After a night sleep, I was able to make some surprising - to me - conclusions.
- 1972 to 2012: 100% TSM -> 100 becomes 4688
- 1972 to 2012: 100% TBM -> 100 becomes 2055
Equities are fatter better than bonds, nothing new. Now, an extreme timed approach:
- 1972 to 2012: 100% TBM and only 100% TSM when equities dropped 35% until they won 53,8% (= 1/0.65 - the inverse of -35%) relative to that point -> 100 becomes 5910A few years in the stock market is far better than always in the stock market. Even though 1982 to 1999 was a pure goldmine for stocks, the timed approach still wins. We had 0% equity exposure during 1982 to 1999!
Let's try to explain this. According to Simba's spreadsheet, the CAGR of TBM was 7,65%. So, indeed, a portfolio of 100 after 41 years is:
100 * (1.0765^41) = 2054
This matches with the value above. So far, so good.
During the period from 1972 to 2012, there were 3 crashes of -35% (even more): 1972-1973, 2000-2002 and 2008. The market recovered all three times. This means we had three times the opportunity for an extra 53,8% if we went all in stocks after a drop of 35%:
2054 * (1 / 0.65) * (1 / 0.65) * (1 / 0.65) = 7479
This is not completely correct, since this still includes the gains from the bond market during these recovery periods. This explains the difference between 7479 and 4688 above. This is not easy to calculate, so let's ignore this for now. It doesn't change much to get the point of what I am trying to say.
The CAGR is now: 74.79 ^ (1 / 41) = 1.11 = 11%
According to Simba's spreadsheet, CAGR of 100% TSM was 9.84%. So, indeed, the timed approach wins, given the assumption made earlier. Because of that assumption, please do not look at the exact numbers, but think about the effect of three times 53,8%.
This example of course didn't say much, since no real sane person would go from 100% TBM to 100% TSM. However, it gives you a feeling why this approach might work.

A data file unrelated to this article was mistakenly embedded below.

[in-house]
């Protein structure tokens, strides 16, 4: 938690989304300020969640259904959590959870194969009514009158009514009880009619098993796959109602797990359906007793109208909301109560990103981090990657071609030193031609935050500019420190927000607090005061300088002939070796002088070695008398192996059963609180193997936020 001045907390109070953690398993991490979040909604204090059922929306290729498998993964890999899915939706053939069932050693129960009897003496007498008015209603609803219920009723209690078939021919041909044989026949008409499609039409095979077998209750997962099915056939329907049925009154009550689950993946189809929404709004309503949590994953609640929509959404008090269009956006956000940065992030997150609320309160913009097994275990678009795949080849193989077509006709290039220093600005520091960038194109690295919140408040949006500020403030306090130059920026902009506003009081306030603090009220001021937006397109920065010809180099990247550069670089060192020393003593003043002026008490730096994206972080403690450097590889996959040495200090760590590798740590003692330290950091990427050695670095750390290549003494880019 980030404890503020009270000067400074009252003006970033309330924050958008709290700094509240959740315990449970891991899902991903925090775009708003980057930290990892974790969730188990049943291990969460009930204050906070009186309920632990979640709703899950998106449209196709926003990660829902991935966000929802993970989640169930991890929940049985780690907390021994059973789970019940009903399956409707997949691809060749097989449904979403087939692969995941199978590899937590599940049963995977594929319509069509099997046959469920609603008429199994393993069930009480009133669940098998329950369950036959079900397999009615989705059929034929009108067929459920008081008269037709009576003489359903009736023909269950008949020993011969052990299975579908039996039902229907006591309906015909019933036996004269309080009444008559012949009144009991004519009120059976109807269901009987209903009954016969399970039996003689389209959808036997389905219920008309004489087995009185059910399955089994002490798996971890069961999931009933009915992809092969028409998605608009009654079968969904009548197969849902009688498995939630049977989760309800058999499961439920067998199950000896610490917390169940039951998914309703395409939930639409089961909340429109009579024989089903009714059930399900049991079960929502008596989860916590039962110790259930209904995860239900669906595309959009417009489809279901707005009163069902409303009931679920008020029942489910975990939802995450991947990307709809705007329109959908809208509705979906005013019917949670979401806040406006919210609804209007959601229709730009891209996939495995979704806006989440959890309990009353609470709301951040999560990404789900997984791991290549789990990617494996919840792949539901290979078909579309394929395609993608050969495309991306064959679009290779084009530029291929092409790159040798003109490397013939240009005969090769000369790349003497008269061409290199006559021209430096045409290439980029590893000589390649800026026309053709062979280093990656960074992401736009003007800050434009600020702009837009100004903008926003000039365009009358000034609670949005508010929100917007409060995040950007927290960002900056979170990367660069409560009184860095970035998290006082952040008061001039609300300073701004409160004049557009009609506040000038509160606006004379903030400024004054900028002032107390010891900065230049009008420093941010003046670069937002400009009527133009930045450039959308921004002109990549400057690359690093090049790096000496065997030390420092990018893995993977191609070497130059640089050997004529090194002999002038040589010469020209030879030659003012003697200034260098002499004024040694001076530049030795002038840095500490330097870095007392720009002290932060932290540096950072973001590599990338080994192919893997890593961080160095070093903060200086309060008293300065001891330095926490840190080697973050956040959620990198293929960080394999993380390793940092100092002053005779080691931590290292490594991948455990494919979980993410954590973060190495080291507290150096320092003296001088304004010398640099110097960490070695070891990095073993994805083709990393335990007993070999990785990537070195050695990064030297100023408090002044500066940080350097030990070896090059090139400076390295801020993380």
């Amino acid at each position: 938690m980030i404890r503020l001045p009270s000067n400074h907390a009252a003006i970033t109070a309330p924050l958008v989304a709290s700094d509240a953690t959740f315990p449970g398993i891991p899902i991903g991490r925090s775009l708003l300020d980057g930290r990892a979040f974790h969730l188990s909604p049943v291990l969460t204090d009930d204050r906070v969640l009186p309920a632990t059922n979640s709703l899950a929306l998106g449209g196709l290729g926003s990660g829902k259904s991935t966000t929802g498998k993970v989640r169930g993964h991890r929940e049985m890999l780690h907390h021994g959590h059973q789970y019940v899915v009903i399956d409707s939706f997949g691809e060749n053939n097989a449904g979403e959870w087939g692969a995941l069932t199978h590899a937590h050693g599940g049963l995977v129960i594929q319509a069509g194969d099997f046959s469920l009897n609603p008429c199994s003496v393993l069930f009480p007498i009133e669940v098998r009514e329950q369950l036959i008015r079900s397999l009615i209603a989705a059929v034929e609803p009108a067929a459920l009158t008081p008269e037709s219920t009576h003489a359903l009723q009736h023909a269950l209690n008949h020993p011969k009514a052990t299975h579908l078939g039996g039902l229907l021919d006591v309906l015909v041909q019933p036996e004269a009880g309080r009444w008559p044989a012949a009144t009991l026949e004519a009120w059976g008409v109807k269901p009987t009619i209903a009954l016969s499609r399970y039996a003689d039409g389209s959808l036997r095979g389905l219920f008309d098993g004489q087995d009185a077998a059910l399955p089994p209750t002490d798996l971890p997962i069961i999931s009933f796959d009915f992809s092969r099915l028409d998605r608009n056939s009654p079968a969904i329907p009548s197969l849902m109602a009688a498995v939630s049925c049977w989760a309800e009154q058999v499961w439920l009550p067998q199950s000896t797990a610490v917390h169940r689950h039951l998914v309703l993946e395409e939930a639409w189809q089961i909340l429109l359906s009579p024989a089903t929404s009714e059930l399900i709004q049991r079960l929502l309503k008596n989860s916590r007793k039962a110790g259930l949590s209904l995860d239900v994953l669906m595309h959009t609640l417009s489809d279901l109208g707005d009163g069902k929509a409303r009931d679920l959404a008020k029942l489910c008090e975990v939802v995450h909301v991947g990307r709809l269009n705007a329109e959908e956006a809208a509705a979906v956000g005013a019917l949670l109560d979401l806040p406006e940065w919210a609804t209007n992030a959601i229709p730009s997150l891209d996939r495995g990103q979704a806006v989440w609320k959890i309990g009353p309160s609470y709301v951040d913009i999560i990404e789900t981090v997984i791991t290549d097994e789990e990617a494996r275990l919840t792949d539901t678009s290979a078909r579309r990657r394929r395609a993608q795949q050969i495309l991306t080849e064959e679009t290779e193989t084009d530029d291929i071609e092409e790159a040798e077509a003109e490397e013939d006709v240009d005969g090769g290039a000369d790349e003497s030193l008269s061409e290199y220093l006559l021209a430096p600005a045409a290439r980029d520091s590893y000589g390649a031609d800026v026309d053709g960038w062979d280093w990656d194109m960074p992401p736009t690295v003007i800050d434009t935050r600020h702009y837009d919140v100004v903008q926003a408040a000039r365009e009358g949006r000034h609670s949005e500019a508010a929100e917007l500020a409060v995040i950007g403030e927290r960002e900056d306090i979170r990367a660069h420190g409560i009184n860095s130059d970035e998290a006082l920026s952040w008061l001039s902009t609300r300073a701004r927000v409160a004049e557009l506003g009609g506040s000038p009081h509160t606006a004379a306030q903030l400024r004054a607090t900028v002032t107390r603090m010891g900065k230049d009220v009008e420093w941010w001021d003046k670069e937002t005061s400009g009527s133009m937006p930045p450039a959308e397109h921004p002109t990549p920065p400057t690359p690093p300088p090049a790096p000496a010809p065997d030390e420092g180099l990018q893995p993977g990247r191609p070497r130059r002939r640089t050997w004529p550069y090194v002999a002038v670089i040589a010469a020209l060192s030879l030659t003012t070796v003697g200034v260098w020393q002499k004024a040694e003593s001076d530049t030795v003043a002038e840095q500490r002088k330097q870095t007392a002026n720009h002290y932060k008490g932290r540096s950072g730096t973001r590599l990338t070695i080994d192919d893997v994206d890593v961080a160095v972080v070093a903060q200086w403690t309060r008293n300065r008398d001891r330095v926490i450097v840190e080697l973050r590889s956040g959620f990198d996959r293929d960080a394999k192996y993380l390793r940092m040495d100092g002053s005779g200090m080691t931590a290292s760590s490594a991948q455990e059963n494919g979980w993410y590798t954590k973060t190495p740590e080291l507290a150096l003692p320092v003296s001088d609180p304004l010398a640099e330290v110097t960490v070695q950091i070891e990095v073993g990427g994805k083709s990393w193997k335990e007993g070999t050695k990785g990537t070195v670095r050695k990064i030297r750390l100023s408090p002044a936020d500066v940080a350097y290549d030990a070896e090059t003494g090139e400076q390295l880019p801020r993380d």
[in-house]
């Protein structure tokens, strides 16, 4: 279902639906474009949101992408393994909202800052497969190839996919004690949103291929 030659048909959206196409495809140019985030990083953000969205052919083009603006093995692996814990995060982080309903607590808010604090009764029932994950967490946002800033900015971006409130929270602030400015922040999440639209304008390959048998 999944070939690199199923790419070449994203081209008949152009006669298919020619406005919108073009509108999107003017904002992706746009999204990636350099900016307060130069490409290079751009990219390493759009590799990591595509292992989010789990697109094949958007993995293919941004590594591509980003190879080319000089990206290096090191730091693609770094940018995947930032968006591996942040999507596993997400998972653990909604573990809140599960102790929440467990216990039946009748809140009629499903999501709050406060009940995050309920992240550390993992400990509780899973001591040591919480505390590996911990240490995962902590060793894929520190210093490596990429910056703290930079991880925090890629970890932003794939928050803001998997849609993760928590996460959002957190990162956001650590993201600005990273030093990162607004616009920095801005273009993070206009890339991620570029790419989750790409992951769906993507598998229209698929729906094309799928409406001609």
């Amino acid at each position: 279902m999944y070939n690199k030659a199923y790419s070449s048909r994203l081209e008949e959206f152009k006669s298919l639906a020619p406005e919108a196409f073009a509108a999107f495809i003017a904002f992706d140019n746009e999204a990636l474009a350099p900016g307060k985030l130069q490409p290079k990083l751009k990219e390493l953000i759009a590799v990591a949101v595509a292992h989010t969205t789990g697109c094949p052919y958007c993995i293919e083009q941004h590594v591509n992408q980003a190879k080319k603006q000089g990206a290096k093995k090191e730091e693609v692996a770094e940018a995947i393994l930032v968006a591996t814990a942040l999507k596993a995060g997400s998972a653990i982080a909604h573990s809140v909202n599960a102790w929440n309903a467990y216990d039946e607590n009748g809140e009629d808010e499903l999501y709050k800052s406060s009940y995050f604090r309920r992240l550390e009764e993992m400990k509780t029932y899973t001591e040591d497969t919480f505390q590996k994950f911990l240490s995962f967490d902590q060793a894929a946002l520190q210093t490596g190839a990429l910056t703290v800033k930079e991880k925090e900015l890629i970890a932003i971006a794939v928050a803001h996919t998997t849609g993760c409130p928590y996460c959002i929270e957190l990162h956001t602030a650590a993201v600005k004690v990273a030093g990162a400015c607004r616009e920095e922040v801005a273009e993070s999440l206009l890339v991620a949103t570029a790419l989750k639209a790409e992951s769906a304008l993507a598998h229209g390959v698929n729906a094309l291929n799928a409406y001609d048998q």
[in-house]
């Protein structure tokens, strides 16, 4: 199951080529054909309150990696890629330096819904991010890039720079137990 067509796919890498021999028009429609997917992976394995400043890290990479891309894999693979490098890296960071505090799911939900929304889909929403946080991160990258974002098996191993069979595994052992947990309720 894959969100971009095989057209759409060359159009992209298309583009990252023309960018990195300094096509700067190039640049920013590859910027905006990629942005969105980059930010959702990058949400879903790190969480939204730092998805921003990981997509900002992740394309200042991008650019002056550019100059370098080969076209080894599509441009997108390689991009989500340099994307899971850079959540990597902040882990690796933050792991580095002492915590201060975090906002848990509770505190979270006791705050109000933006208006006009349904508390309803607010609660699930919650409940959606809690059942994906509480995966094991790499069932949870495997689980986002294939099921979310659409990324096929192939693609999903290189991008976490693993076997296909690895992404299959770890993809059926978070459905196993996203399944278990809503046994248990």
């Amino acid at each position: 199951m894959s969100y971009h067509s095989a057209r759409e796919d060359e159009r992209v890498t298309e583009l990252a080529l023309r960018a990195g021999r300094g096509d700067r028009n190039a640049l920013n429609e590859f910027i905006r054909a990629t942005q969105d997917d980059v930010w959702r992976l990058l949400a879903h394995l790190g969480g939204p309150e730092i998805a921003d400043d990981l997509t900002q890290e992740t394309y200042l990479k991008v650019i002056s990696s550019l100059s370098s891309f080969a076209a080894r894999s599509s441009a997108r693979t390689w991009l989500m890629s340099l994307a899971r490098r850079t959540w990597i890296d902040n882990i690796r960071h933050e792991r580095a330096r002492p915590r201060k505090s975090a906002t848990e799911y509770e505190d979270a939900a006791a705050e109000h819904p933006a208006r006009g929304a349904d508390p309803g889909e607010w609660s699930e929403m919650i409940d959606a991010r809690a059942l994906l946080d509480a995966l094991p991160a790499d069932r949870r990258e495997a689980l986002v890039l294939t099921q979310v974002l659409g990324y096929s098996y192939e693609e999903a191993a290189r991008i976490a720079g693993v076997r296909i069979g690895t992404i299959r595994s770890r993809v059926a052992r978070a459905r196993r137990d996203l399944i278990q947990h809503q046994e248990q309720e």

In previous posts, I made a more interesting example: 1972-2012: 70/30 always <=> 0/100 and only 70/30 during recovery periods. In this approach, the risk of the timed portfolio was significantly lower, since equity exposure was much lower. Yet, this performs the same of even better. See viewtopic.php?f=10&t=119898&p=1751961#p1751641
for results. We had 0% equity exposure during 1982 to 1999, the mother of recent secular bull markets, and still win in 2012! We had 70/30, a standard portfolio, during a small set of recovery periods.
A conclusion from these very basic tests is: a lot of money can be made during a recovery. Actually, it doesn't harm to be over weighed in bonds for most of the time (and therefore losing value because of lack of equities), if you have the guts to migrate to equities during a downturn. This doesn't necessarily mean that you have to go for 100%: 0/100 most of the time and 70/30 during recoveries doesn't yield worse than 70/30 all the time, but it's much less risky! Having guaranteed money to invest during a downturn is golden. Giving up equity exposure in favor of bonds during bull markets to be able to invest with as much as possible guaranteed money during a recovery, isn't a bad idea, surprisingly. Returns are the same or even better, but risk is much lower, due to decrease of equity exposure.
I am happy to run more tests if somebody wants me to. If somebody has links to downloadable/parsable data, I am happy to improve my application. I will try to implement rolling returns somewhere in the next days, so we can do more interesting tests.